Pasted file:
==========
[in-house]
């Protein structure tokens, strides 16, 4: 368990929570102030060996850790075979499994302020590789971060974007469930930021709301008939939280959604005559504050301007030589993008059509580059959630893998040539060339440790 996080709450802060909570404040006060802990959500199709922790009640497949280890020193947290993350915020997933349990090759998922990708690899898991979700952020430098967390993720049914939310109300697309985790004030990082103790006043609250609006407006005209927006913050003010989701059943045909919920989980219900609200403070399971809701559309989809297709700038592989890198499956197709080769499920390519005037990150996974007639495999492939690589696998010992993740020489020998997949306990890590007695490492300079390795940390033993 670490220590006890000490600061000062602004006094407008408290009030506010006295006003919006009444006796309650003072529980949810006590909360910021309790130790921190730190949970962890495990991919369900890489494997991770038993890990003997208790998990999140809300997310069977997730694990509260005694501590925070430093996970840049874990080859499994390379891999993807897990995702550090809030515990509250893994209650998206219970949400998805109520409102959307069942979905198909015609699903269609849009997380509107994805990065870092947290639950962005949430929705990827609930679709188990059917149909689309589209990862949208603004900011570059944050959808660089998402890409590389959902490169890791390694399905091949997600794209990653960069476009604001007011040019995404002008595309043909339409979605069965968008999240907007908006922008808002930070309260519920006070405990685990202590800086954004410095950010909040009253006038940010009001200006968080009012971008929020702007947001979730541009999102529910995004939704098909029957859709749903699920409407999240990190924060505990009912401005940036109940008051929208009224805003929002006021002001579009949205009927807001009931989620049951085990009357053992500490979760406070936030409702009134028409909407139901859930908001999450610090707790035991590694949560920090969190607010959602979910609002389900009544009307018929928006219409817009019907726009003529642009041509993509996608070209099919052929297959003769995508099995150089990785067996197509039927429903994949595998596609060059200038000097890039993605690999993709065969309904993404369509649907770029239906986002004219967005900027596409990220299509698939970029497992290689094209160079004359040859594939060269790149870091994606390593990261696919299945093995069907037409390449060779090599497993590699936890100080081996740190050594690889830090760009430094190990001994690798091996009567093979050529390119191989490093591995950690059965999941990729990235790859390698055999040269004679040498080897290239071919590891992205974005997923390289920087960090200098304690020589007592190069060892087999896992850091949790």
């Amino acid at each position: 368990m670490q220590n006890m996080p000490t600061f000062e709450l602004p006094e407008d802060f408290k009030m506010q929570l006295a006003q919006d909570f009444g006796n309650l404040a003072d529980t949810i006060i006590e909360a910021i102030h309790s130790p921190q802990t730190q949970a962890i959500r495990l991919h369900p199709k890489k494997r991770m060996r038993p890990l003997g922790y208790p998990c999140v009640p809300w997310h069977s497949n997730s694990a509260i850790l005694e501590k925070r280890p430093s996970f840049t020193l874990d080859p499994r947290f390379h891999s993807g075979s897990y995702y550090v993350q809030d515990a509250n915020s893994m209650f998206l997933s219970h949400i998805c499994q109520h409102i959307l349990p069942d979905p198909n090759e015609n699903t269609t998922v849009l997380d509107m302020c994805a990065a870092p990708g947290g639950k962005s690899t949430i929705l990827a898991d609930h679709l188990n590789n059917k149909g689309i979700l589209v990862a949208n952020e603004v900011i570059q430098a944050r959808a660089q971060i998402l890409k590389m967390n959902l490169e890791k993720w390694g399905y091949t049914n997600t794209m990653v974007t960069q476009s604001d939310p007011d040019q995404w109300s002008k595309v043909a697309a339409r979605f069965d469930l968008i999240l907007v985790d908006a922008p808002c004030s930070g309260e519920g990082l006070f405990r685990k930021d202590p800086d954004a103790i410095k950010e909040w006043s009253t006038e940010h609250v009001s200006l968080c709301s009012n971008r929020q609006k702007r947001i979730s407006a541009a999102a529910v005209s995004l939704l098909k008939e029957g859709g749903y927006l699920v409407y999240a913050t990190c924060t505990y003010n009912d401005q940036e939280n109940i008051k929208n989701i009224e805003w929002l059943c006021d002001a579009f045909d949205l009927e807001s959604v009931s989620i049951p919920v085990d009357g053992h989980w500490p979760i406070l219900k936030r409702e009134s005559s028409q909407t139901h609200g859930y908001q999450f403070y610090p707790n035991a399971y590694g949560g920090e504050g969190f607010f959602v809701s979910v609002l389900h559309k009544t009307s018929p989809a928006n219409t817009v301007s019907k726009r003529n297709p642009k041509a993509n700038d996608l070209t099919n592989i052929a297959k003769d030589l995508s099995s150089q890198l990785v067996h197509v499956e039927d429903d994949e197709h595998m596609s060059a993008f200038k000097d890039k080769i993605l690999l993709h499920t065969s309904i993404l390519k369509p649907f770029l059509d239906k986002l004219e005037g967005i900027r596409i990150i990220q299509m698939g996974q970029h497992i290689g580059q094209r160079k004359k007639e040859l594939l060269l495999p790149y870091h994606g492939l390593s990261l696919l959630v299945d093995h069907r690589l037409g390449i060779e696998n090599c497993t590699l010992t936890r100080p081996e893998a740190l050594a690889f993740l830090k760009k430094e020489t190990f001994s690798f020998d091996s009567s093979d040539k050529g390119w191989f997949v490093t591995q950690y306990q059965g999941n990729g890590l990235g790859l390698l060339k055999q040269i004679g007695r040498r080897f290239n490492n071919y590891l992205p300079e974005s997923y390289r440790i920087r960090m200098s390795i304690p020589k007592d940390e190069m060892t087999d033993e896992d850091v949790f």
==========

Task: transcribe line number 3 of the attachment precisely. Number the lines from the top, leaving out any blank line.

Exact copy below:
């Amino acid at each position: 368990m670490q220590n006890m996080p000490t600061f000062e709450l602004p006094e407008d802060f408290k009030m506010q929570l006295a006003q919006d909570f009444g006796n309650l404040a003072d529980t949810i006060i006590e909360a910021i102030h309790s130790p921190q802990t730190q949970a962890i959500r495990l991919h369900p199709k890489k494997r991770m060996r038993p890990l003997g922790y208790p998990c999140v009640p809300w997310h069977s497949n997730s694990a509260i850790l005694e501590k925070r280890p430093s996970f840049t020193l874990d080859p499994r947290f390379h891999s993807g075979s897990y995702y550090v993350q809030d515990a509250n915020s893994m209650f998206l997933s219970h949400i998805c499994q109520h409102i959307l349990p069942d979905p198909n090759e015609n699903t269609t998922v849009l997380d509107m302020c994805a990065a870092p990708g947290g639950k962005s690899t949430i929705l990827a898991d609930h679709l188990n590789n059917k149909g689309i979700l589209v990862a949208n952020e603004v900011i570059q430098a944050r959808a660089q971060i998402l890409k590389m967390n959902l490169e890791k993720w390694g399905y091949t049914n997600t794209m990653v974007t960069q476009s604001d939310p007011d040019q995404w109300s002008k595309v043909a697309a339409r979605f069965d469930l968008i999240l907007v985790d908006a922008p808002c004030s930070g309260e519920g990082l006070f405990r685990k930021d202590p800086d954004a103790i410095k950010e909040w006043s009253t006038e940010h609250v009001s200006l968080c709301s009012n971008r929020q609006k702007r947001i979730s407006a541009a999102a529910v005209s995004l939704l098909k008939e029957g859709g749903y927006l699920v409407y999240a913050t990190c924060t505990y003010n009912d401005q940036e939280n109940i008051k929208n989701i009224e805003w929002l059943c006021d002001a579009f045909d949205l009927e807001s959604v009931s989620i049951p919920v085990d009357g053992h989980w500490p979760i406070l219900k936030r409702e009134s005559s028409q909407t139901h609200g859930y908001q999450f403070y610090p707790n035991a399971y590694g949560g920090e504050g969190f607010f959602v809701s979910v609002l389900h559309k009544t009307s018929p989809a928006n219409t817009v301007s019907k726009r003529n297709p642009k041509a993509n700038d996608l070209t099919n592989i052929a297959k003769d030589l995508s099995s150089q890198l990785v067996h197509v499956e039927d429903d994949e197709h595998m596609s060059a993008f200038k000097d890039k080769i993605l690999l993709h499920t065969s309904i993404l390519k369509p649907f770029l059509d239906k986002l004219e005037g967005i900027r596409i990150i990220q299509m698939g996974q970029h497992i290689g580059q094209r160079k004359k007639e040859l594939l060269l495999p790149y870091h994606g492939l390593s990261l696919l959630v299945d093995h069907r690589l037409g390449i060779e696998n090599c497993t590699l010992t936890r100080p081996e893998a740190l050594a690889f993740l830090k760009k430094e020489t190990f001994s690798f020998d091996s009567s093979d040539k050529g390119w191989f997949v490093t591995q950690y306990q059965g999941n990729g890590l990235g790859l390698l060339k055999q040269i004679g007695r040498r080897f290239n490492n071919y590891l992205p300079e974005s997923y390289r440790i920087r960090m200098s390795i304690p020589k007592d940390e190069m060892t087999d033993e896992d850091v949790f």